When Roy Dennison died in the 1960s, the future looked bleak for the wooden toy business he had been building in East Machias since the 1930s. His children were grown and had careers of their own, and plastic had overtaken wood as the material of choice for toys. So the family disabled the equipment Dennison had used to manufacture his log building sets and stored it in their various attics and basements around town. The old inventory was split among the family as well.

Fast-forward to 1992, when Dennison’s grandson Bruce decided to revive the business. He went on scavenger hunt to relatives’ houses but soon discovered pieces of the old equipment were missing or no longer worked. Gradually, by consulting old photos and packaging, listening to family members who were familiar with the older operation, and hunting down lost pieces, Dennison put the puzzle together and re-launched Roy Toy Manufacturing. The process took more than a year.

Today the Dennison family is once again making log building sets out of local pine – the logs are still hand-cut – that children use to construct cabins, forts and barns with red gables and green roofs. The colored parts are stained with nontoxic, food-grade dyes. It appears that in the era of news reports about toxic toys manufactured overseas, the wood-vs.-plastic pendulum has swung back in the other direction. Parents and grandparents buy the sets out of a sense of nostalgia, says Sue Dennison, wife of Bruce Dennison, who helps run the company.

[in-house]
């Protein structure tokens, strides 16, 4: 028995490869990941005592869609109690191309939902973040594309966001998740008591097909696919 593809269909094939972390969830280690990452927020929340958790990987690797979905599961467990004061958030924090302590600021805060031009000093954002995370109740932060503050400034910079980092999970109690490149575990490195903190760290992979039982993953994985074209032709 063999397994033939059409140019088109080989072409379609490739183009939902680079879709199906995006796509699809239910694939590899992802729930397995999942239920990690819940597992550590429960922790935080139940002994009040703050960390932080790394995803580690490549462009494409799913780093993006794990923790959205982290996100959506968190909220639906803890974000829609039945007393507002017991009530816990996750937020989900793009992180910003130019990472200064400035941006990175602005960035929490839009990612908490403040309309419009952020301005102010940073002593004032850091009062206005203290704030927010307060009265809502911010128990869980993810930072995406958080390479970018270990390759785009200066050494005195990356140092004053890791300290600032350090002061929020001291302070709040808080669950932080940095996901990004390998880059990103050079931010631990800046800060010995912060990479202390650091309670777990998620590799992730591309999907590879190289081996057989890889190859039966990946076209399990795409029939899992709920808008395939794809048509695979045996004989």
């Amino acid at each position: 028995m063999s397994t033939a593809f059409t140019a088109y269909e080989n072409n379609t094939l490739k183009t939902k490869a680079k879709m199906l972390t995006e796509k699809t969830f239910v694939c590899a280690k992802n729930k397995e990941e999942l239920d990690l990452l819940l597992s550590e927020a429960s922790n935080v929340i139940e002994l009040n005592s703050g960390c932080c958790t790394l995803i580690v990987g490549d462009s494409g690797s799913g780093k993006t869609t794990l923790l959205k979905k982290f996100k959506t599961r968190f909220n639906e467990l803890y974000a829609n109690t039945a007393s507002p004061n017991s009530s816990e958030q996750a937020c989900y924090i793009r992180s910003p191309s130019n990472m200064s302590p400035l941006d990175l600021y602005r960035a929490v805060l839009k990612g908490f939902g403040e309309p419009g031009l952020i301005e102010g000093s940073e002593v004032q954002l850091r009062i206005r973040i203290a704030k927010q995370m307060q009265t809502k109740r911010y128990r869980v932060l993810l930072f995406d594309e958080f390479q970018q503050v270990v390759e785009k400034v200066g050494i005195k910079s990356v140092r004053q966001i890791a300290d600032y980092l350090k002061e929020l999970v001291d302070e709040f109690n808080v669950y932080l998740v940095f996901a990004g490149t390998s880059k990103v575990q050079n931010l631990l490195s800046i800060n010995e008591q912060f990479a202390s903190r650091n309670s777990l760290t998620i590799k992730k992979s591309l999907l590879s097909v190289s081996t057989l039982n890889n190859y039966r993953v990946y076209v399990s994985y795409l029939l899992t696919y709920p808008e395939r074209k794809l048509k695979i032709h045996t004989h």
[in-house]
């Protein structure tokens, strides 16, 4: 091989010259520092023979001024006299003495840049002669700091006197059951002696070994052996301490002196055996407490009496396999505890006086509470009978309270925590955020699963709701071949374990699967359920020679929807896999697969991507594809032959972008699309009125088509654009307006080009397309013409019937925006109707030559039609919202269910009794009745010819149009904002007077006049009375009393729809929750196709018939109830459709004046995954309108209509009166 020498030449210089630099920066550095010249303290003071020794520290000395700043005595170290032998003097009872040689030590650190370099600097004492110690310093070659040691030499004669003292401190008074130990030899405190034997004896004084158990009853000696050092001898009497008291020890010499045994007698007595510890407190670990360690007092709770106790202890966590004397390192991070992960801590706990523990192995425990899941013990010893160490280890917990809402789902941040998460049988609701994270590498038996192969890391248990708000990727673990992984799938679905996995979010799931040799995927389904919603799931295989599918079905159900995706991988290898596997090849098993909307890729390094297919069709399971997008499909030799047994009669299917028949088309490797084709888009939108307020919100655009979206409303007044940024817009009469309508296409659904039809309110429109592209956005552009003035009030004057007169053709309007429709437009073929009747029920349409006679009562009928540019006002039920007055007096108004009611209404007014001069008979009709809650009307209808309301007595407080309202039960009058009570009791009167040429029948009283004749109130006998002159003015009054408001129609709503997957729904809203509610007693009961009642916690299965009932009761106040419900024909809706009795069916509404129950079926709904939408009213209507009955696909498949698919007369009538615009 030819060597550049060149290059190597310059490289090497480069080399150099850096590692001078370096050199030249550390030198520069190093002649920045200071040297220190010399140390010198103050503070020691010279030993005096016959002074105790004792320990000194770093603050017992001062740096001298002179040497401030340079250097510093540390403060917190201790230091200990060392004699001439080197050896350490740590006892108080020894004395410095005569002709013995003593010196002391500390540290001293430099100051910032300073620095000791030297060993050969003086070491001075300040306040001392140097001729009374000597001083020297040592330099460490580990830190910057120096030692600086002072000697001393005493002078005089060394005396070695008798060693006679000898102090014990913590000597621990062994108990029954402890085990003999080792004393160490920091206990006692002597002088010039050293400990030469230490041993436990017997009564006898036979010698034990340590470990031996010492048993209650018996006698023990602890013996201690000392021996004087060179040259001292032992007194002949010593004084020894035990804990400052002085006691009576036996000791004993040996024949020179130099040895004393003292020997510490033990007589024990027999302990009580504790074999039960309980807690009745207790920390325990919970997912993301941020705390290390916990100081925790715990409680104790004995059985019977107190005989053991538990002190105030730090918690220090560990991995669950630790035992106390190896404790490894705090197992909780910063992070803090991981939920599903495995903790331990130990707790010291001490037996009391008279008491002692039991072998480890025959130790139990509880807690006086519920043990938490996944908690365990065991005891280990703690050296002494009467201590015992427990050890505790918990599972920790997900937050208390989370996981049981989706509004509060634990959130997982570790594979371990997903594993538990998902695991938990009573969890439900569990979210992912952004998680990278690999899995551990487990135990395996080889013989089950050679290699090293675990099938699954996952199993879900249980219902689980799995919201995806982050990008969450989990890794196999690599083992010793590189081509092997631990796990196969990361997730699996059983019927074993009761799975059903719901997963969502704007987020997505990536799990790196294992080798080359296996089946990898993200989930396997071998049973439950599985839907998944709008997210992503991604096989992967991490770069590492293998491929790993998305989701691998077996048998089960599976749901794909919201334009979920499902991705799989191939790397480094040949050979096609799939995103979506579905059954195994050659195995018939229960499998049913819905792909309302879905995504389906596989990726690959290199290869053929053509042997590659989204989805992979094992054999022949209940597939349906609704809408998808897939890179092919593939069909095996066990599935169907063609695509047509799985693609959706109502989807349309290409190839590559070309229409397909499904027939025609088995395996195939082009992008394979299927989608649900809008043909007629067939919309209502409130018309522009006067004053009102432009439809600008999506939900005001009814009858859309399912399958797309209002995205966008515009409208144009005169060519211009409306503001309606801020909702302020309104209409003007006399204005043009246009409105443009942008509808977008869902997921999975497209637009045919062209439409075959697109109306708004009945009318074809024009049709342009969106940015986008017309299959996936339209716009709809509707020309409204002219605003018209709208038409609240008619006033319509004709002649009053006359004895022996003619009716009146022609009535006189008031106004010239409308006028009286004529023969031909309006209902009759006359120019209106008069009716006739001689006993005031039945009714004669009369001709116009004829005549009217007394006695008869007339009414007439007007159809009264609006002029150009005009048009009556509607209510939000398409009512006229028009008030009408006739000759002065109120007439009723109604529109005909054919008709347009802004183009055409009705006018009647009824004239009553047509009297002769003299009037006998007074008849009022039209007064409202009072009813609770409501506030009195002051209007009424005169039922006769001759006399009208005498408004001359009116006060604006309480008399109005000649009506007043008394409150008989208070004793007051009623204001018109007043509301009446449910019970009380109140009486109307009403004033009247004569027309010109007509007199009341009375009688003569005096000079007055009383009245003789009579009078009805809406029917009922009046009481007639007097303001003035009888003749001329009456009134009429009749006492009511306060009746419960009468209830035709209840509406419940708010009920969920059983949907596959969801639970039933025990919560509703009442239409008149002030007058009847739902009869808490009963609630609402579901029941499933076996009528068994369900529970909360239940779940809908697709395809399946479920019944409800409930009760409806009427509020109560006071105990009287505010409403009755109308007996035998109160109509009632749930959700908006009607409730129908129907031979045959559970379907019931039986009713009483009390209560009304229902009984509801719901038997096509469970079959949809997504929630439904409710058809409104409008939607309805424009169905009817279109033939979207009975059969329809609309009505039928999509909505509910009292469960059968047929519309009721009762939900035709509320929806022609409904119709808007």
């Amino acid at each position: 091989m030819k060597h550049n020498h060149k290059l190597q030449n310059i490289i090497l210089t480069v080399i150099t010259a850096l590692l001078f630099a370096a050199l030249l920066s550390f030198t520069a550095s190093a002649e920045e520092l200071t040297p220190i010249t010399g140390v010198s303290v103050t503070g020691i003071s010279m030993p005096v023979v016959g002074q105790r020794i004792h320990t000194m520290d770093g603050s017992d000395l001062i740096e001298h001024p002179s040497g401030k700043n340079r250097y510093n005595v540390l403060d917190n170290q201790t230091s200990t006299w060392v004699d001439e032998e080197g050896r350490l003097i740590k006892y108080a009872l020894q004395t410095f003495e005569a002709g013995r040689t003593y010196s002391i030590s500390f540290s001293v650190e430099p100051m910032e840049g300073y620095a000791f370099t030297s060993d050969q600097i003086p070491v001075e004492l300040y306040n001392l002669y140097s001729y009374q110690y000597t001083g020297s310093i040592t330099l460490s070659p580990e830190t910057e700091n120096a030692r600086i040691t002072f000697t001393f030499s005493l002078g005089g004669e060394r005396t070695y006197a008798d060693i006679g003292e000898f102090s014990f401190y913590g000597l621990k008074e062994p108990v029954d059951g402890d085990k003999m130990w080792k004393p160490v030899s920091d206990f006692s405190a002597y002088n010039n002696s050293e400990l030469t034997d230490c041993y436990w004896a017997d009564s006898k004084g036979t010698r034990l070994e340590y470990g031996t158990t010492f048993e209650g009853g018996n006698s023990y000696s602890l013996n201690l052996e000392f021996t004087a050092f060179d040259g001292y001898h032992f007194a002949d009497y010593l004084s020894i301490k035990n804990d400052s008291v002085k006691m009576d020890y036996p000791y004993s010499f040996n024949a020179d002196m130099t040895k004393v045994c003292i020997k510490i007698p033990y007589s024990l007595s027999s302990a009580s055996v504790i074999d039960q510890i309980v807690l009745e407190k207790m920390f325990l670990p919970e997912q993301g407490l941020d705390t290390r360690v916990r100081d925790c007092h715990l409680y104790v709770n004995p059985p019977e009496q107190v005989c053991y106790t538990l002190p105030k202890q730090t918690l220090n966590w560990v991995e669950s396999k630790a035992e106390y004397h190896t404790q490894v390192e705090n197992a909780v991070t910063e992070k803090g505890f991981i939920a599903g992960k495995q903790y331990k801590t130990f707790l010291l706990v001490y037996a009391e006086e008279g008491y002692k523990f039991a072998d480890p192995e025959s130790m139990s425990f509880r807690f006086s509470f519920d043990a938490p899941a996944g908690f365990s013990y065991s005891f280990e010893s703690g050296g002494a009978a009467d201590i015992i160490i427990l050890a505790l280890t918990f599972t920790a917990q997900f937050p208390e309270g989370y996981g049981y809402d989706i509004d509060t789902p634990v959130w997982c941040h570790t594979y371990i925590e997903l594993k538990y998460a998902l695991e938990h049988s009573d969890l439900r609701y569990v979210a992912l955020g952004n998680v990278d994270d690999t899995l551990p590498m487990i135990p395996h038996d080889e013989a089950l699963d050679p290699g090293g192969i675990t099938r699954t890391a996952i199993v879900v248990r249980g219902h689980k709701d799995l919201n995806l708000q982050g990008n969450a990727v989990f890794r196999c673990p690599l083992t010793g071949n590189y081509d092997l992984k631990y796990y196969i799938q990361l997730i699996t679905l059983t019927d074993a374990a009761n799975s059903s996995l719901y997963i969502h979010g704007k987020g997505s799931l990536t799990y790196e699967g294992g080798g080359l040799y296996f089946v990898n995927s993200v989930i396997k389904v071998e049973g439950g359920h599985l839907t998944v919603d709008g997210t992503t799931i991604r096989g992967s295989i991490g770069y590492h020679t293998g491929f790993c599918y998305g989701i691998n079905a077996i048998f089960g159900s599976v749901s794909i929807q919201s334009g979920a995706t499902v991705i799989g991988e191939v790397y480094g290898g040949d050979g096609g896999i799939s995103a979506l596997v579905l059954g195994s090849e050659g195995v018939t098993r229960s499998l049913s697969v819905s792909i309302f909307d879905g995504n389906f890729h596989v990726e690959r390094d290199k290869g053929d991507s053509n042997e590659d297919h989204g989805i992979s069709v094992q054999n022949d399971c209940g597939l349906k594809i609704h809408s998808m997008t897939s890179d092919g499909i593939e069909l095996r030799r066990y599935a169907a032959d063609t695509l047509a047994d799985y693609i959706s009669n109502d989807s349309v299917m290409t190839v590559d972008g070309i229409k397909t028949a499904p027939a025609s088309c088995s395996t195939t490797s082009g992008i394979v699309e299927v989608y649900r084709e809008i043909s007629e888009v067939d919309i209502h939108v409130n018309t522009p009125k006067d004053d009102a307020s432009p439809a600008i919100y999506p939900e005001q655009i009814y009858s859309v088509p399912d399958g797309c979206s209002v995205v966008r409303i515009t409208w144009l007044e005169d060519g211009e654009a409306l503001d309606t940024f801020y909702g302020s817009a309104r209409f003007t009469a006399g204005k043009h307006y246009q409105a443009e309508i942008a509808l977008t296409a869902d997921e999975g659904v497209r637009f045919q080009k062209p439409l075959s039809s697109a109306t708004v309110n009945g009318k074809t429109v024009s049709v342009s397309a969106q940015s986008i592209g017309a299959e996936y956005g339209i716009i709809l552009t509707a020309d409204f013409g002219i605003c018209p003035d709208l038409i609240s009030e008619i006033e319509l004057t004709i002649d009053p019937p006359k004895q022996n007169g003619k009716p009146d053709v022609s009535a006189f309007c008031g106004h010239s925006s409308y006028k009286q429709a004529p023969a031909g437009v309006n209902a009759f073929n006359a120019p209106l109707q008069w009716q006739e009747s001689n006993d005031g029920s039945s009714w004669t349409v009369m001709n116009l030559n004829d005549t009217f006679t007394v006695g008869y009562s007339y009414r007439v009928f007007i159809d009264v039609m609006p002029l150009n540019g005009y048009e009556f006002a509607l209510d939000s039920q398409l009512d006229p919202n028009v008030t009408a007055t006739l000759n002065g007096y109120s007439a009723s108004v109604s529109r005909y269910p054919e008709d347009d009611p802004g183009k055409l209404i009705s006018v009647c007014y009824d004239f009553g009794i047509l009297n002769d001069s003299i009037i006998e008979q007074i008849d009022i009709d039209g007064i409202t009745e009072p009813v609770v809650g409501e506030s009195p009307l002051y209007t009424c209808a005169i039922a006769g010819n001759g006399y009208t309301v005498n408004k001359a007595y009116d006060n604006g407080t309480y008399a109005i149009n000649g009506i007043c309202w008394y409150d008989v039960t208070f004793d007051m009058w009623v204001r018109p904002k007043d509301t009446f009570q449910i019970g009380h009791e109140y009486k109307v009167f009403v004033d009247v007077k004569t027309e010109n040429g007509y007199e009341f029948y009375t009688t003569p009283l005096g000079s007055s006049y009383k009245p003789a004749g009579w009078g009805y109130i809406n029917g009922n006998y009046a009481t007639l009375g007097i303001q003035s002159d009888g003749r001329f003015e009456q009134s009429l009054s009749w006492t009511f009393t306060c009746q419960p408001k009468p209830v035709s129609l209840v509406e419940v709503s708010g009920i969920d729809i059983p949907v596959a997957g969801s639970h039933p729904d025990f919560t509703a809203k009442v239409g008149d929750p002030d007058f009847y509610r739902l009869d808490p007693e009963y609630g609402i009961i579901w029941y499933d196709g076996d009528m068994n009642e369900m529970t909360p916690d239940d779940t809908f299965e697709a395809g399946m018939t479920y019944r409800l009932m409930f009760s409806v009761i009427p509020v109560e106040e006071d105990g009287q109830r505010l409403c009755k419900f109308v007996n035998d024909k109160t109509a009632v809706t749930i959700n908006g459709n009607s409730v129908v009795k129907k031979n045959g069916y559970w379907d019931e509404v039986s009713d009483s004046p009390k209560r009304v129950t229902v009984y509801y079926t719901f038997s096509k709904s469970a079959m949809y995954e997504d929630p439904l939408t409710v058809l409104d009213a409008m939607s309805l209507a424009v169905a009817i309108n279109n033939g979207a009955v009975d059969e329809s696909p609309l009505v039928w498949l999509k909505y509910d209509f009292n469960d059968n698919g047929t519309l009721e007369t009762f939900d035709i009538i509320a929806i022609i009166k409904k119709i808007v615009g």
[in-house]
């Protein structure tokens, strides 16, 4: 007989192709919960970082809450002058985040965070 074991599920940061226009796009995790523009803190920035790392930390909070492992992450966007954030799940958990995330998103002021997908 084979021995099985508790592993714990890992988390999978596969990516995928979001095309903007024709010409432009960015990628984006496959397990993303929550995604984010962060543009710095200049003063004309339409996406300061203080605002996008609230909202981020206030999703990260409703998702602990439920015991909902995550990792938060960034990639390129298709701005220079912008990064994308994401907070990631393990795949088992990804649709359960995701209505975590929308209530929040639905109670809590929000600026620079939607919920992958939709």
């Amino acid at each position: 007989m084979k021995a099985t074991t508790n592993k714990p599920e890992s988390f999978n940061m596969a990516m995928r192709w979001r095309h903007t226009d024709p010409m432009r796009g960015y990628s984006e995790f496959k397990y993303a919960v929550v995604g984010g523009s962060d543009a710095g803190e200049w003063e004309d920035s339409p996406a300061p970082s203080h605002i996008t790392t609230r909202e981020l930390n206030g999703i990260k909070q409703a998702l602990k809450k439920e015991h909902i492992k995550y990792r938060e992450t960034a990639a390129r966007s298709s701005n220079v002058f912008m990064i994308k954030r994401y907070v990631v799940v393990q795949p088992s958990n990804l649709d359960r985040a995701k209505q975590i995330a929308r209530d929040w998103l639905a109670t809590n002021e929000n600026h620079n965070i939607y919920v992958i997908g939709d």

“With the kids having iPads in their face all the time, sometimes the parents just think their kids need a break,” she said. “They want to go back to basics and be a little creative and use their hands – a little simple play.”

The log building sets are appropriate for ages 3 and up; sets vary in number of pieces and complexity. All of the sets work together, so presumably a more ambitious builder could construct an entire town.

“One of our sets has 550 pieces,” Dennison said. “That would not be appropriate for a 3-year-old. That would be too overwhelming and frustrating.”

The most popular set is a 37-piece miniature log cabin set from the “Original” line that sells for $11.95 and comes in a white box copied from the original 1930s packaging. A new Wood-Links line comes with more brightly colored pieces. There’s also a Paul Bunyan line, a Classic line and an Earth Friendly line that contains no colored logs. The “Build & Paint” line comes with a set of paints so the child can paint the buildings themselves. Prices range from $11.95 to $75.95.

The building sets are available online at roytoy.com.

— MEREDITH GOAD

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